"We're looking for it [a conference] to provide legitimacy and strength to a new government, not strategies to create a government in exile," a State Department official said. "We don't want to lock ourselves in, in a way that would disenfranchise the people who are in Iraq."
But some U.S. officials and some of Chalabi's ethnic and religious foes believe he wants to steer the conference toward the creation of a provisional post-Hussein government with him in charge.
"If the people [in Iraq] like him and elect him, fine," said Ferhad Barzani, a Kurdistan Democratic Party representative in Washington. But Chalabi and his allies "are trying to force themselves on the Iraqi people, which is not acceptable to the Kurds and Arabs."
Officials of the Iraqi National Congress rebut accusations that Chalabi, 57, a Shiite Muslim and former banker who lives in London, is aggressively vying to be the new Iraqi leader. "He's not running for any position," said Zaab Sethna, an adviser to the group.
Suspicions among opposition groups intensified last week when Kanan Makiya, an Iraqi dissident close to Chalabi, gave media interviews outlining a written plan for a democratic Iraq. They said his presentation of the plan had been drawn up by the Democratic Principles Working Group, a project led by Makiya that the State Department has supported.
The group envisions a federal government with an executive branch and a legislature. Its plan calls for a demilitarized nation and war-crime trials for the top echelon in Hussein's government. But the plan has been rejected by ethnic Kurds, and some members of the Democratic Principles Working Group said Makiya's presentation of it reflected only his views, not those of all the intellectuals who helped put the document together.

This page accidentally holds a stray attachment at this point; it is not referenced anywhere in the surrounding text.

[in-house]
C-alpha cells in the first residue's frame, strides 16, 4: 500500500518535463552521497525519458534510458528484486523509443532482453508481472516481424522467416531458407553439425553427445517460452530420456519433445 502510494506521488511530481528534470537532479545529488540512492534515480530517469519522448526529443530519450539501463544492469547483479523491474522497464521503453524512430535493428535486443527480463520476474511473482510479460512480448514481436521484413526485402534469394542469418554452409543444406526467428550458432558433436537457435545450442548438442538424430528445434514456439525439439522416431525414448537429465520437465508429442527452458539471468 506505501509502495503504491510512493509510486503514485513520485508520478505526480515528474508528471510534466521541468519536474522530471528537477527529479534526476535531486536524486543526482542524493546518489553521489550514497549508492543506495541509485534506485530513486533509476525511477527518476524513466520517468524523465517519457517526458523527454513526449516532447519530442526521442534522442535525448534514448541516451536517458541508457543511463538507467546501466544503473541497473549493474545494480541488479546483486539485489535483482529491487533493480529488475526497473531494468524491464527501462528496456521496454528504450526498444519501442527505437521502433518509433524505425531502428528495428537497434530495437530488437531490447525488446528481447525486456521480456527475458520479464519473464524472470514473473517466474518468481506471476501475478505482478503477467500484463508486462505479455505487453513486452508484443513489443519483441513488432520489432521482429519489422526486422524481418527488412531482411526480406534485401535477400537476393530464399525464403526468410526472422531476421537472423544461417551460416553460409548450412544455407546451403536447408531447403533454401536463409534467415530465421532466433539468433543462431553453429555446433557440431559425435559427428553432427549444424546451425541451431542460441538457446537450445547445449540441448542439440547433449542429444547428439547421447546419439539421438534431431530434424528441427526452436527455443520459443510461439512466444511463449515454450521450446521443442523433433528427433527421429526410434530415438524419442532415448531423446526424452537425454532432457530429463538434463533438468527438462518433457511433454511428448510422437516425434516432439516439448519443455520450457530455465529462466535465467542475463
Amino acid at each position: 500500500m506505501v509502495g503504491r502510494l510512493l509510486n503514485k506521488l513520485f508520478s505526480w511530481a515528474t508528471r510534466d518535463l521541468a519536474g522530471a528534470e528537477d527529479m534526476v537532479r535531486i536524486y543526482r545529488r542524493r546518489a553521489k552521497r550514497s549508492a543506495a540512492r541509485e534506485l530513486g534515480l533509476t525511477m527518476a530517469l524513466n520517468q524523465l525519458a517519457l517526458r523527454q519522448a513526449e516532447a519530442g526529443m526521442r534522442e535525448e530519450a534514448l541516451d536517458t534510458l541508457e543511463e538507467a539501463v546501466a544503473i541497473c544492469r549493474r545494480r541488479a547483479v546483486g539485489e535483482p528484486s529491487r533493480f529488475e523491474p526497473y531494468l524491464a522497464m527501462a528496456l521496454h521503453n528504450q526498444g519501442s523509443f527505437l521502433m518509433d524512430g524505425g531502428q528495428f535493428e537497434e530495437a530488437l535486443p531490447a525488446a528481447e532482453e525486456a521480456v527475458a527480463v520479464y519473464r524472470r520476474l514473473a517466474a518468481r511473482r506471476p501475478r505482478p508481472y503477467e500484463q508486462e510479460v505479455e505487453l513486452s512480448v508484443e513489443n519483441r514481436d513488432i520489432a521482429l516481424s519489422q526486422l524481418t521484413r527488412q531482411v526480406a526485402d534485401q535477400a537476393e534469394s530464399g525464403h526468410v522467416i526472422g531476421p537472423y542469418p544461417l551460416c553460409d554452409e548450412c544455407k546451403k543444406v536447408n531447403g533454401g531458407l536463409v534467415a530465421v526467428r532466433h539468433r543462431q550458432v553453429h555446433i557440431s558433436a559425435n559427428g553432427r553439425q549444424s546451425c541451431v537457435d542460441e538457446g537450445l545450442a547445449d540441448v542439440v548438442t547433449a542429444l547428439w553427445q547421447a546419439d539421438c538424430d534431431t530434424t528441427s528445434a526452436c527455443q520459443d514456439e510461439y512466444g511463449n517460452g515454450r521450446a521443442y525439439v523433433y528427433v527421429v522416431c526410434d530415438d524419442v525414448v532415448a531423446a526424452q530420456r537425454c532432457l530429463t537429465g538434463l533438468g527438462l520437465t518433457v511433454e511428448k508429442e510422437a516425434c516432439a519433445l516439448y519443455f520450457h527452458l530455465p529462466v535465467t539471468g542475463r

The Iraqi exiles also have taken some shots at Washington. Makiya criticized U.S. intelligence officials for supporting groups he says are marginal, such as the Baathist Iraqi National Accord, at the expense of the Iraqi National Congress. "To assume that these parties are much more powerful than they really are is what worries me," he said. Organizations like the CIA are trying very hard to work with "let's say, Islamist parties, ex-Baathist parties" on the basis that they will be needed in the post-Saddam Iraq, he told National Public Radio. "I think that is short-sighted."
None of the opposition groups took kindly to recent reports that the administration was weighing putting Gen. Tommy Franks, head of U.S. Central Command, in charge of a transitional authority in Iraq if Hussein is removed, much as Gen. Douglas MacArthur oversaw Japan after World War II.
Barzani said U.S. officials hadn't broached the idea with his group. If they did, he would tell them that such a move "would be invading Iraq, not liberating it."
"What do you think? There is no Iraqi to rule Iraq?" he added. "We have many talented people in the Iraqi opposition. Why bring in somebody else?"
Copyright © 2002, Newsday, Inc.